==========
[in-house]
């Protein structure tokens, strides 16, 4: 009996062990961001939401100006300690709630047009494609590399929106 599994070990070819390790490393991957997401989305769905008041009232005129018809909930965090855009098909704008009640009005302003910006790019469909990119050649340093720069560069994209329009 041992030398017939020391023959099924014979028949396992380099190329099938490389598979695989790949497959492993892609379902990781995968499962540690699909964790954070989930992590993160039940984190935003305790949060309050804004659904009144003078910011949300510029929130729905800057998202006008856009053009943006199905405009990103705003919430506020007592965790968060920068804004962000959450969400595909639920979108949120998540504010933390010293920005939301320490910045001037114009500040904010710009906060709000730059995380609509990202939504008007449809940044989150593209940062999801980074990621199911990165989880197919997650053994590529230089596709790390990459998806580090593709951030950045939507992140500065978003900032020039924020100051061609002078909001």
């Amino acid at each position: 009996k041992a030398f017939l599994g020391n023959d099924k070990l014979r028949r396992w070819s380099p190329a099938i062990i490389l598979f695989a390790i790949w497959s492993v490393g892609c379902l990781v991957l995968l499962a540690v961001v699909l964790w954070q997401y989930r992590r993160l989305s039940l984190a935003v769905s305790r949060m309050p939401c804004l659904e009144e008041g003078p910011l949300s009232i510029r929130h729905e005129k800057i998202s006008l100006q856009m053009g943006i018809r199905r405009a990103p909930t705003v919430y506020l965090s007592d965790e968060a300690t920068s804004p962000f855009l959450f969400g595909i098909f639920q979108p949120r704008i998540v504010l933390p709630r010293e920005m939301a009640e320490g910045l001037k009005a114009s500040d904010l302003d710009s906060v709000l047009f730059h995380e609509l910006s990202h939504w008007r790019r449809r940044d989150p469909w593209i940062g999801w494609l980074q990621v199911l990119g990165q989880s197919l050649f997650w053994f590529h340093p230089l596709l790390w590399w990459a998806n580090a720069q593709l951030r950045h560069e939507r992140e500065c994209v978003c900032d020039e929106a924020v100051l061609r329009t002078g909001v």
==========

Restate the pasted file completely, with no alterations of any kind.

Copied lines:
[in-house]
């Protein structure tokens, strides 16, 4: 009996062990961001939401100006300690709630047009494609590399929106 599994070990070819390790490393991957997401989305769905008041009232005129018809909930965090855009098909704008009640009005302003910006790019469909990119050649340093720069560069994209329009 041992030398017939020391023959099924014979028949396992380099190329099938490389598979695989790949497959492993892609379902990781995968499962540690699909964790954070989930992590993160039940984190935003305790949060309050804004659904009144003078910011949300510029929130729905800057998202006008856009053009943006199905405009990103705003919430506020007592965790968060920068804004962000959450969400595909639920979108949120998540504010933390010293920005939301320490910045001037114009500040904010710009906060709000730059995380609509990202939504008007449809940044989150593209940062999801980074990621199911990165989880197919997650053994590529230089596709790390990459998806580090593709951030950045939507992140500065978003900032020039924020100051061609002078909001």
């Amino acid at each position: 009996k041992a030398f017939l599994g020391n023959d099924k070990l014979r028949r396992w070819s380099p190329a099938i062990i490389l598979f695989a390790i790949w497959s492993v490393g892609c379902l990781v991957l995968l499962a540690v961001v699909l964790w954070q997401y989930r992590r993160l989305s039940l984190a935003v769905s305790r949060m309050p939401c804004l659904e009144e008041g003078p910011l949300s009232i510029r929130h729905e005129k800057i998202s006008l100006q856009m053009g943006i018809r199905r405009a990103p909930t705003v919430y506020l965090s007592d965790e968060a300690t920068s804004p962000f855009l959450f969400g595909i098909f639920q979108p949120r704008i998540v504010l933390p709630r010293e920005m939301a009640e320490g910045l001037k009005a114009s500040d904010l302003d710009s906060v709000l047009f730059h995380e609509l910006s990202h939504w008007r790019r449809r940044d989150p469909w593209i940062g999801w494609l980074q990621v199911l990119g990165q989880s197919l050649f997650w053994f590529h340093p230089l596709l790390w590399w990459a998806n580090a720069q593709l951030r950045h560069e939507r992140e500065c994209v978003c900032d020039e929106a924020v100051l061609r329009t002078g909001v």